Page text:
Barack generated such an overwhelming turnout and enthusiasm (in 2008), that we had the biggest turnout in history. It was gigantic.
And a lot of really good Democrats got washed up on shore and all of a sudden were congressmen, in districts that Democrats have no business having congressmen.I'm not here to tell you we're gaining seats. But I'm telling you, we're going to go into the second half of our administration, with a solid Democratic majority in the House and the Senate, and with the wind at our backs.
Here's what Obama press secretary Robert Gibbs got his Biden shot off for saying earlier this month:
There's no doubt there are enough seats in play that could cause Republicans to gain control" (of the House of Representatives).
Here's what House Democratic Majority Leader Steny Hoyer said last Sunday on CNN's "State of the Union":
I don't think we're talking about a big loss, Candy.
Sometimes Biden predicts a Democratic upset win. But here's what he said last Sunday on ABC's "This Week:"
I don't think the losses are going to be bad at all.
So, just wondering, JB, exactly what kind of political losses are good?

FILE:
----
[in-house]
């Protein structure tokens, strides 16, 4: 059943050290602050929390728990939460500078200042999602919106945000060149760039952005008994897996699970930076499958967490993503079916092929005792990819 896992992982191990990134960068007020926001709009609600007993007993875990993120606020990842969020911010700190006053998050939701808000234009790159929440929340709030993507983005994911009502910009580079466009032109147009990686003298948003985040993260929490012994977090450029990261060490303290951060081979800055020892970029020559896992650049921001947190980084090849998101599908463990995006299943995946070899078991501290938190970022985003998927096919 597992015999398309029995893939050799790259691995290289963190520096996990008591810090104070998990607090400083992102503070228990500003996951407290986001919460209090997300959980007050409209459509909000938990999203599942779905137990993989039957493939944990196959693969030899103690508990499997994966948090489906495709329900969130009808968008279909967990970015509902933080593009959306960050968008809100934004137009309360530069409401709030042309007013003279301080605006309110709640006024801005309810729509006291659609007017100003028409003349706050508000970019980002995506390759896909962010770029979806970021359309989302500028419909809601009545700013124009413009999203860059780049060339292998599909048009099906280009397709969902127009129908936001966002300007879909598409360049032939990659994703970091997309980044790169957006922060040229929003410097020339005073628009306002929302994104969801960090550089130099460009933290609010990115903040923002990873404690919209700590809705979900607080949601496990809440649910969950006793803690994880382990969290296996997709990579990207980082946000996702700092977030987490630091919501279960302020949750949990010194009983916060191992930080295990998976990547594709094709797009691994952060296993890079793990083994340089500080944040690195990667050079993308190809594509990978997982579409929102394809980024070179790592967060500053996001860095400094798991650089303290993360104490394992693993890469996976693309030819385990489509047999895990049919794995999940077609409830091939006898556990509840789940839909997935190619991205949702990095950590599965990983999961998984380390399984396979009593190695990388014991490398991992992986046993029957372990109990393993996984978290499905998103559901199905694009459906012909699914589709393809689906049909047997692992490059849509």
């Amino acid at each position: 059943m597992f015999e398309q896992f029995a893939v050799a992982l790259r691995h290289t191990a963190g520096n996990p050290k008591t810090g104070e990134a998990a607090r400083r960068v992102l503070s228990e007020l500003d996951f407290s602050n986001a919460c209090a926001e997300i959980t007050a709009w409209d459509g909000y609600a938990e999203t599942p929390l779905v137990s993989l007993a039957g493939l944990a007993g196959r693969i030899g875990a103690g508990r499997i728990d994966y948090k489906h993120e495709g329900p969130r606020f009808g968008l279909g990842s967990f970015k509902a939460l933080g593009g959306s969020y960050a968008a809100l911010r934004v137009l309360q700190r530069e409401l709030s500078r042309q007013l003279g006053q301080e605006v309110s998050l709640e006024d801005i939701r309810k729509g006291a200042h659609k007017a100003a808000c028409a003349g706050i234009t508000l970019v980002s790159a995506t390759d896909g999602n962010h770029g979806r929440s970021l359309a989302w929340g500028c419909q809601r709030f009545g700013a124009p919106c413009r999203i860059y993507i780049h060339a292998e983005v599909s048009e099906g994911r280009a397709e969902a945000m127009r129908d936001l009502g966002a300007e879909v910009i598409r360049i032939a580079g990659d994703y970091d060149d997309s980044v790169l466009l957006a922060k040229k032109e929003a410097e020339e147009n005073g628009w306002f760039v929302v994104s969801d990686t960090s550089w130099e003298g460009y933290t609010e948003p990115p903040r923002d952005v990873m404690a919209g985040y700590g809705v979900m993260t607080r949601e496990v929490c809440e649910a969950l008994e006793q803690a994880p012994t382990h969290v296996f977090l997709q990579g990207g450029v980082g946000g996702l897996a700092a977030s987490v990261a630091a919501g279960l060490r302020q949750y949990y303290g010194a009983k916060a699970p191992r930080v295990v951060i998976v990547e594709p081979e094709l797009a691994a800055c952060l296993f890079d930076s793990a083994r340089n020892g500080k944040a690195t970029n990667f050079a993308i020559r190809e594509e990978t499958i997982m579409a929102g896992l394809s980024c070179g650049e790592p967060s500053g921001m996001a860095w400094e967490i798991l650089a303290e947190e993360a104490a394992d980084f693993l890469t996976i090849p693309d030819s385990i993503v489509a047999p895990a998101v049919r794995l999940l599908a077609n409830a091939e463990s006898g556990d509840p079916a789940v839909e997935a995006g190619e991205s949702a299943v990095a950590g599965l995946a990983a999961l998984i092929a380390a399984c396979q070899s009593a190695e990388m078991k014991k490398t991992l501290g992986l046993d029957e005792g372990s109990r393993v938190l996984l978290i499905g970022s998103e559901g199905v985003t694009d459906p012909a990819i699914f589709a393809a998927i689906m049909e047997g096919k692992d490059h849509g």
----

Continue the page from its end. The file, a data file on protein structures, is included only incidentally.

Notice the pattern here: Losses. No talk of winning or gaining. Or even holding steady. Our colleague Ashley Powers highlighted one difficult Democrat House race in Nevada here on The Ticket.
Republicans will try to make the election a referendum on the priorities, policies, spending and deficits of Obama, Senate Majority Harry Reid and the House. Democrats are already trying to make the election about alleged obstruction by the feckless Republican minorities in Congress.
The predictions of GOP success by nonpartisan political prognosticators have been climbing steadily all year. One of the most respected, Stu Rothenberg, has called large GOP gains "inevitable" for months and recently raised the top of his estimate for a Republican House pickup to 33 with 15 weeks still to go.
Rothenberg adds: "Considerably larger Republican gains in excess of 39 seats are quite possible."
On The Rothenberg Political Report website, Nathan Gonzales points out that Gibbs appears already to be laying the groundwork of a post-election White House excuse for party defeat. Success, Gibbs says, "will depend on strong campaigns by Democrats." A keen grasp of the obvious that just happens to absolutely absolve an incumbent president of any responsibility for the anticipated setbacks.
Sound familiar? Remember last winter when Obama rushed to the political rescue of Martha Coakley, the Massachusetts attorney general seeking to inherit the Democratic Senate chair of the late Ted Kennedy? Soon after, the Bay state's longtime liberal voters rejected Obama/Coakley to choose a little-known state senator named Scott Brown as their first Republican senator since the early 1970's.
Even before the votes were counted, the White House was peddling its analysis that Coakley had run such a weak campaign that even a smooth-talking ex-state senator from Illinois couldn't save her.
Note to Ticket readers: A GOP pickup of 39 or more seats on Nov. 2 makes House Speaker Nancy Pelosi a former House speaker come January.
-- Andrew Malcolm
Photos: Pablo Martinez Monsivais / Associated Press; Getty Images.